In general, electromagnetic meters are more accurate than mechanical meters. Most electromagnetic flow meters for irrigation provide +/-1% flow over a wide range of flow rates with no head loss. The most common mechanical meter used in irrigation is the propeller flow meter. Propeller meters typically provide +/-2% accuracy over a specified flow range and should experience some head loss. Because there are no moving parts to wear, electromagnetic meters can maintain accuracy throughout the life of the meter.

What is your meter maintenance schedule?

As with most farm equipment, all irrigation flow meters require attention at some point.

  • Mechanical propeller meters have moving parts, such as propellers, bearings and mechanical registers, that can wear out, causing interruptions in measurement data and leading to costly repairs. The number of parts for mechanical gauges has increased dramatically over the years, and the cost to repair a part is almost as high as the cost to replace it. The standard warranty on most mechanical propeller gauges is one year.
  • Electromagnetic meters do not have any breakable moving parts and maintenance is usually limited to replacing the batteries. Many battery-powered electromagnetic flowmeters now offer a 5-year battery life, and the cost of battery replacement is a fraction of the cost associated with typical mechanical meter repairs. In addition, most electromagnetic flowmeters come standard with a two- to five-year warranty, depending on the brand.

Electromagnetic or mechanical?

  • Electromagnetic flow meters – also known as magnetic meters or simply electrometers – operate according to Faraday’s Law – if a conductive fluid (such as irrigation water) passes through a magnetic field, a small voltage is generated. The movement of the conductive fluid through the field generates a small amount of electrical energy, just like a generator (more flow = more voltage). An electron coil placed on the outside of the fluid is instantly energized. The magnetic field passes through the fluid at right angles, the electrodes measure the changing voltage, and the display unit shows the rate and the total. Electromagnetic flow meters have been around for 60 years, just not for irrigation. They are typically used for municipal and industrial, water and wastewater applications. In the last 15 years or so, magnetometer technology has evolved so quickly that some can now be battery powered and are perfect for irrigation use. Most electromagnetic flow meters come standard with many mechanical propeller flow meter options. Many times, the overall out-of-pocket cost of an electromagnetic flow meter will be less than the price of a mechanical propeller flow meter. To ensure you get your money’s worth, consider what you need from your flowmeter – added pulse output, straightened vanes (for tight space installations), high capacity bearing assemblies, digital readout, data logging and any other options that may be required with a mechanical propeller meter – and then compare the price to a battery-powered electromagnetic meter, which typically include all the options you need as standard features. In the end, electromagnetic flowmeters offer: higher accuracy over a wider flow range, no moving parts to replace, durability, no flow blockage, long battery life, low maintenance costs, longer warranties, and minimum straight pipe requirements for tight space installations. In addition to full bore, some electromagnetic flowmeters are now available with saddle inserts for easy installation in new installations and retrofit/replacement of existing saddle propeller meters.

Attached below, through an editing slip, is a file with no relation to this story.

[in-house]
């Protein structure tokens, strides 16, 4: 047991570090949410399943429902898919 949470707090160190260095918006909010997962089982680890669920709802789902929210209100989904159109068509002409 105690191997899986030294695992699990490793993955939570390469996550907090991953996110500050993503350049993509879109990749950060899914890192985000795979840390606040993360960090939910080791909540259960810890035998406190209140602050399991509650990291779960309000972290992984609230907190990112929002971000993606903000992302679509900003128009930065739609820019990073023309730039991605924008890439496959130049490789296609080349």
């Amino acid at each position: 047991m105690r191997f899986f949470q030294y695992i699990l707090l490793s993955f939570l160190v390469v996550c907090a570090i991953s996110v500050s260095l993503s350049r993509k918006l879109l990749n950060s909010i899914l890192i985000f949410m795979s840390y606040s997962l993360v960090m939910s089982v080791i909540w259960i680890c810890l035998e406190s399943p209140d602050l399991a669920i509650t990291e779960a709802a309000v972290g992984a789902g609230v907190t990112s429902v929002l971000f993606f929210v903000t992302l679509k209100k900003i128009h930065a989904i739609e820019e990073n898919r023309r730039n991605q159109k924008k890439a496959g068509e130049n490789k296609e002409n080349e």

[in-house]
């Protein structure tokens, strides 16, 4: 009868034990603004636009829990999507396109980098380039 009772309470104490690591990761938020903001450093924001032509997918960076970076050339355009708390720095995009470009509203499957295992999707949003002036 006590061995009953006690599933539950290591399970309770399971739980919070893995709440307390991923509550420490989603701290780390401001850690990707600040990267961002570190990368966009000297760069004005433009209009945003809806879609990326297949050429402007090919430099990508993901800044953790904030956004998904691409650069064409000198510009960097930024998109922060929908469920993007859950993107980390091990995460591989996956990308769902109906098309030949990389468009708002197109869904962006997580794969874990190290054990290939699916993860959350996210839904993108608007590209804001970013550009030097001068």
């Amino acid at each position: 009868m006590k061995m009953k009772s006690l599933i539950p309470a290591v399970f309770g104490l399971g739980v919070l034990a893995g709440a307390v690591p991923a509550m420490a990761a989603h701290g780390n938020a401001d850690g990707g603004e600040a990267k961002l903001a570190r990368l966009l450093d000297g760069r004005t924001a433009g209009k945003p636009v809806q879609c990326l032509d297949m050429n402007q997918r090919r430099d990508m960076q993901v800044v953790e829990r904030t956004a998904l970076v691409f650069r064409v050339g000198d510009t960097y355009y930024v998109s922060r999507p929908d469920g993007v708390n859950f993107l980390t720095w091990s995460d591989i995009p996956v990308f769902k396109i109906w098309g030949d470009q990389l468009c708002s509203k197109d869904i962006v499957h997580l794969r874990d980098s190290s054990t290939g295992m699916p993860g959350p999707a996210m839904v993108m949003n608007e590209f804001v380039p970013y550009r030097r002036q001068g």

• Mechanical Propeller Meters – Also known as propeller flow meters or simply propeller flow meters, operate according to the following principle – A propeller flow meter consists of a rotating device, usually a spiral impeller, located in the air stream. The impeller rotates at a speed proportional to the velocity of the flow. As the water flows through the pipe, it rotates the propeller. The rotational motion is then transmitted to the head of the meter via a gear or drive cable. The instantaneous and total flow rates can be read on a mechanical or digital meter register. Although they work on the same principle, these meters are available in a variety of mounting configurations to meet the needs of the installer: saddle, flange, threaded end, grooved end, etc., making installation easier. Propeller meters provide an economical flow metering solution when only mechanical flow and total flow are required. They typically work well in clear water applications, but debris carrying water can damage moving parts. While mechanical propeller flow meters were once the most economical option for irrigation, this is usually no longer the case.

Apure is a designer and manufacturer of a wide range of flow metering, field instrumentation and process analyzer products. Since 2007, we have been providing innovative solutions for users in irrigation, water treatment, groundwater, surface water and chemical processing applications. Our products have a reputation for durability and accuracy at competitive prices and are sold through a network of domestic and international distributors. We employ just-in-time manufacturing methods and are highly committed to continuous improvement. Our focus on innovation, product value and customer accessibility has led to nearly two decades of consistent growth. Feel free to contact us for technical, quotation or distributor support.

More articles on flowmeters:

Difference between flow meter and flow transmitter
Flow meter calibration
Useful information about flow units
Mass flow rate vs volumetric flow rate